The TLC blood test is one of the most common blood test ordered by doctors, and TLC stands for ‘Total Leukocyte Count’. Leukocytes are white blood cells which are important components of the blood. The main role of white blood cells or leukocytes is to fight infection and keep the body healthy. Leukocytes are essential for the overall well-being of the body.
The WBCs account only for 1% of your blood, but they have a significant effect on the healthiness of your body. There are 5 types of WBCs, each with a different function. Below are the types of WBCs and their functions:
- Lymphocytes: These cells produce antibodies to help the body defend itself against bacteria, viruses, and other possible threats.
- Neutrophils: These are powerful leukocytes that fight and destroy bacteria and fungi.
- Basophils: These white blood cells mostly help the body combat allergies, and they alert the body to infections by secreting certain chemicals into the bloodstream.
- Eosinophils: These white blood cells too are involved in the body’s response to allergy and are responsible for destroying cancer cells and parasites.
- Monocytes: These are another set of potent white blood cells that attack and break down germs or bacteria that enter the body. These cells migrate to the organs such as the spleen, liver, lungs and the bone marrow, whichever is under attack of the harmful invading foreign bodies, and destroy them. Monocytes also help remove dead or damaged tissue and destroy cancer cells.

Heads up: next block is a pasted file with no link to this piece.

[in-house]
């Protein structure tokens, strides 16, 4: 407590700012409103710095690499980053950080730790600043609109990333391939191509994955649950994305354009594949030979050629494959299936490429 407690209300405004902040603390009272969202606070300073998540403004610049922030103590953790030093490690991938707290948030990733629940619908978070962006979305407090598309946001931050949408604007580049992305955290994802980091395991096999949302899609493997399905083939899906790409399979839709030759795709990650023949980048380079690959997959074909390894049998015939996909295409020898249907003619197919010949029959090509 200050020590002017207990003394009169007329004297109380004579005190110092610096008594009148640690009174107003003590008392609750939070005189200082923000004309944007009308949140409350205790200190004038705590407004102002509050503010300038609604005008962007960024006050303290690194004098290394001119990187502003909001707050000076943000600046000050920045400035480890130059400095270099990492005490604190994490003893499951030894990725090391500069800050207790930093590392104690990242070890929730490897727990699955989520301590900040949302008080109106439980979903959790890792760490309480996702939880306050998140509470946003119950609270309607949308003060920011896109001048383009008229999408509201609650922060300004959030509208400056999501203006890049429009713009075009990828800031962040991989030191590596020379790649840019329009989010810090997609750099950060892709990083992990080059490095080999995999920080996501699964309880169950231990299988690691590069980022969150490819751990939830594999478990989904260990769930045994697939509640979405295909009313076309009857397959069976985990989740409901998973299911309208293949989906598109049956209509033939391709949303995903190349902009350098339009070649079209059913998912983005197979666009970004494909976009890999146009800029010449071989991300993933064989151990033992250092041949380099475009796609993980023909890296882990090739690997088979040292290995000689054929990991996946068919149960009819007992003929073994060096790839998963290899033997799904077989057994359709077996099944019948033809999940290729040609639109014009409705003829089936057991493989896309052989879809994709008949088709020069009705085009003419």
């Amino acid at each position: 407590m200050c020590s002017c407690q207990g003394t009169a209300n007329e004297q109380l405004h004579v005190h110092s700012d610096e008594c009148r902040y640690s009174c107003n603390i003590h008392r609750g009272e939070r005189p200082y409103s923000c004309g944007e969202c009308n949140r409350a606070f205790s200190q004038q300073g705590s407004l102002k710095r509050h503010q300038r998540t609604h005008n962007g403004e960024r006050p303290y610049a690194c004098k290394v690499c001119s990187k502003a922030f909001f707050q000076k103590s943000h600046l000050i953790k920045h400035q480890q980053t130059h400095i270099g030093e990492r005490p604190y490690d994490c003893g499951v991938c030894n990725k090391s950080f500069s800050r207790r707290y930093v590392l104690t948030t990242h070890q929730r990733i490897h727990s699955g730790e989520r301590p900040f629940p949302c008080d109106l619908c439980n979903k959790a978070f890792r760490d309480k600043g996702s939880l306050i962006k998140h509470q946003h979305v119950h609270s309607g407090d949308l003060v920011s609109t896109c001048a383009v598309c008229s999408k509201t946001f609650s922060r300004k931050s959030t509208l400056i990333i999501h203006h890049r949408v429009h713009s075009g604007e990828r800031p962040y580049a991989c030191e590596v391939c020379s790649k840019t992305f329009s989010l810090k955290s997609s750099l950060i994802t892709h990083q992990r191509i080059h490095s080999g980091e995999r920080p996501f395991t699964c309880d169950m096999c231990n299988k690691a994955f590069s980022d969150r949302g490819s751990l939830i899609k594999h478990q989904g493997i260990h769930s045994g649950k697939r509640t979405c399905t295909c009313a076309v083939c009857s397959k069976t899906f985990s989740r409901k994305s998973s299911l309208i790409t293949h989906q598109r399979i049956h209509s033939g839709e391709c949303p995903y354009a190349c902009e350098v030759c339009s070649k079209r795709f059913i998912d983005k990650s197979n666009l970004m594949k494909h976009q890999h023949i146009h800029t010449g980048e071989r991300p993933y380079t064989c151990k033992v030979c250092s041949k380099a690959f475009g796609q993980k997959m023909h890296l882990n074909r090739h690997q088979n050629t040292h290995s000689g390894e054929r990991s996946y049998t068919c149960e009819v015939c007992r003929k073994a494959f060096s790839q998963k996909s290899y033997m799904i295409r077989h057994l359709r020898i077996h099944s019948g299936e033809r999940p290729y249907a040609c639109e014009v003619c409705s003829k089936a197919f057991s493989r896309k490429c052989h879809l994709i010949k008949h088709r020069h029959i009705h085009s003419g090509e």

The average lifespan of a leukocyte is 13 to 20 days, and their lifespan in the peripheral blood is only 7 to 10 hours after they migrate from the bone marrow into the bloodstream. This is the reason why a healthy body produces around 100 billion leukocytes per day to replace the perished leukocytes.
The TLC blood test forms a part of the complete blood test which determines other values such as complete blood count (CBC), platelet count, red blood cells count (RBC), and hemoglobin percentage. A DLC test may be ordered along with a TLC test. DLC stands for Differential Leukocyte Count and is done to measure the percentage of each type of white blood cell or leukocyte in the body.
The parameters include counts of lymphocytes, neutrophils, eosinophils, monocytes, and basophils.
What is a TLC Blood Test?
TLC test means the test is done to determine the number of white blood cells in the blood. The WBC count helps determine the body’s capacity to fight diseases.
The normal range for TLC is considered to be between 4000 to 11000 cells/cubic millimeter of blood. A decrease in the TLC count is referred to as leukopenia, and it will cause a decline in the body’s ability to fight diseases. An increase in the TLC count is known as leukocytosis, and it is a condition in which the body produces more WBCs than normal. Leukocytosis is common among people who have an acute infection or illness and in newborn infants.
How is this test performed?
Principle using hemocytometer:
A very large number of WBC or leukocytes are present in the blood specimen. So, the leukocytes are counted by using a special type of chamber, designed for the counting of blood cells in the specimen, known as Hemocytometer or Neubauer’s chamber.
For this, the blood specimen is diluted (usually in ration 1:20) with the help of WBC diluting fluid which preserve, stains and fix the WBCs and lysis the red blood cells.
After diluting the specimen, the content is charged on hemocytometer/Neubauer’s chamber in the areas specific for WBC count.
The composition of WBC diluting fluid (Turk’s fluid)
|Glacial acetic acid||2 ml|